Garlic Scape Pesto for your Freezer

July 19, 2019

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Garlic scape pesto is a great way to use up a bunch of garlic scapes and also provide yourself with a steady supply of seasoning for the winter!


If you're not familiar with garlic scapes, they are the curly tendrils that grow up from the middle of your garlic plant early in the summer season.  They should be cut off near their base in order to encourage your garlic head (under the ground) to get bigger.  They have a taste that is a bit more mild than regular garlic, and vary from nice and soft to thicker and stiffer depending on the variety and when you harvest them. 


For more info on growing garlic, including when to harvest scapes, check out our article on how to grow a year's worth of garlic!


Garlic scapes can be used just like you might use regular garlic in a stir fry or other dinner dish, but because we harvest so many at once, we love making them into a pesto that we can freeze and use later!


Why Make Pesto with Garlic Scapes?


Garlic Scape Pesto is a great solution because it combines the garlicky kick of scapes with a little bit of umami from parmesan cheese and the nutty, creaminess of sunflower seeds plus olive oil.  When added to a soup, sauce, stew, or stir fry this pesto is a great flavor booster and also adds a bit of texture.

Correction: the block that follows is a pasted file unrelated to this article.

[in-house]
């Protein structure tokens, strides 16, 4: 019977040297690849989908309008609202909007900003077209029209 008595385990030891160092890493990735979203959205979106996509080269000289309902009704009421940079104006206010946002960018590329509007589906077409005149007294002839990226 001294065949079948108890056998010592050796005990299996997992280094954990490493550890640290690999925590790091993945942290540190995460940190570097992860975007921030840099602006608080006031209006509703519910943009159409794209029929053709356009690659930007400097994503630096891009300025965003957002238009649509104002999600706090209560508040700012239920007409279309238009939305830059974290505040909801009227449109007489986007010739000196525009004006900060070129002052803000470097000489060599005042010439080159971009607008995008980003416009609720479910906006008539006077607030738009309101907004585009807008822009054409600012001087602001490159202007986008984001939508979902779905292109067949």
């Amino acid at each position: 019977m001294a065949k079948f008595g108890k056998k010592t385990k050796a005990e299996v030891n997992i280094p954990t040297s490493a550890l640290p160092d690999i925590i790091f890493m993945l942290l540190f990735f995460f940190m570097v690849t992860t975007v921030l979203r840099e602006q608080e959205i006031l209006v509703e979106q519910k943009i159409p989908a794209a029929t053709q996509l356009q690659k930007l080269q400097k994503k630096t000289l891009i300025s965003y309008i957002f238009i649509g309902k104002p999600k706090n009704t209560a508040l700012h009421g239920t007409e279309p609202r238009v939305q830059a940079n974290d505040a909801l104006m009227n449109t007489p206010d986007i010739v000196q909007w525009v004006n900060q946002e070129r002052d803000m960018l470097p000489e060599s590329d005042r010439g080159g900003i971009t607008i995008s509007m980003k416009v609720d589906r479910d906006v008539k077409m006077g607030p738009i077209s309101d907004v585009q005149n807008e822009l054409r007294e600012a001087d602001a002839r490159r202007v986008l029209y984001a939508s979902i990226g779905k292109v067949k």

While I have other recipes that I make that combine scapes with basil or arugula, I also like to make pesto with JUST scapes so that I can use it more as a flavoring and less as a sauce.  I probably wouldn't use this on its own as a pasta topping, but I would use it to make garlic bread or to add garlic flavor to any of the above dishes.




How to Make Garlic Scape Pesto



20 garlic scapes, with the top (just under the little bulb) cut off

1/4 cup Sunflower Seeds

1/4 cup Parmesan Cheese

Juice of one Lemon

1/2 teaspoon salt

1/2 cup olive oil



Cut garlic scapes into 1 inch pieces and put them in a food processor.  Blend until the scapes are well chopped up and starting to form a bit of a paste.


Add sunflower seeds, parmesan cheese, salt, and lemon.  Blend until well-combined, scraping the sides as needed.  Then, with the food processor running, pour the olive oil through the top spout until the pesto reaches desired consistency.  You may not need the full 1/2 of a cup.



To Freeze:


The best method I know for freezing pesto is to make pesto ice cubes out of it.  Simply scoop your pesto into an ice cube tray (I prefer a flexible silicone ice cute tray dedicated for this purpose), cover with saran wrap or a cover that comes with your ice cube tray, and freeze for at least 24 hours.  



After the cubes are frozen, pop them out of the ice cube tray and stick them in a labeled freezer bag.  This way, you can grab one or two cubes at a time or whatever quantity is needed for your recipe!


























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